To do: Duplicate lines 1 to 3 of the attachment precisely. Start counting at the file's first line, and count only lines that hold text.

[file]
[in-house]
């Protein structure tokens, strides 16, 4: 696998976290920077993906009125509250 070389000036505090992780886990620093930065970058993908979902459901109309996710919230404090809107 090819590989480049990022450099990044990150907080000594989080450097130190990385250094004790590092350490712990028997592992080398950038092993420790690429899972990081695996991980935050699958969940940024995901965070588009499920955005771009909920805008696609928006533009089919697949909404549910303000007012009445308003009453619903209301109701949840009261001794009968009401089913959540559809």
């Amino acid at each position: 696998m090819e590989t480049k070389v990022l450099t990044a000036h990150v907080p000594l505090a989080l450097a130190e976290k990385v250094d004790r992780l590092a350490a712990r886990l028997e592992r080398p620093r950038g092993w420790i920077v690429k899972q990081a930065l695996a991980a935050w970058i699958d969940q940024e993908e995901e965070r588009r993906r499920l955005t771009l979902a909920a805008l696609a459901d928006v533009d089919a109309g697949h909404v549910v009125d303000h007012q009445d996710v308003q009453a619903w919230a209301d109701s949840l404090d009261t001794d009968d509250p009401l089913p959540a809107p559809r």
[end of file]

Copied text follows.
[in-house]
């Protein structure tokens, strides 16, 4: 696998976290920077993906009125509250 070389000036505090992780886990620093930065970058993908979902459901109309996710919230404090809107 090819590989480049990022450099990044990150907080000594989080450097130190990385250094004790590092350490712990028997592992080398950038092993420790690429899972990081695996991980935050699958969940940024995901965070588009499920955005771009909920805008696609928006533009089919697949909404549910303000007012009445308003009453619903209301109701949840009261001794009968009401089913959540559809």
């Amino acid at each position: 696998m090819e590989t480049k070389v990022l450099t990044a000036h990150v907080p000594l505090a989080l450097a130190e976290k990385v250094d004790r992780l590092a350490a712990r886990l028997e592992r080398p620093r950038g092993w420790i920077v690429k899972q990081a930065l695996a991980a935050w970058i699958d969940q940024e993908e995901e965070r588009r993906r499920l955005t771009l979902a909920a805008l696609a459901d928006v533009d089919a109309g697949h909404v549910v009125d303000h007012q009445d996710v308003q009453a619903w919230a209301d109701s949840l404090d009261t001794d009968d509250p009401l089913p959540a809107p559809r």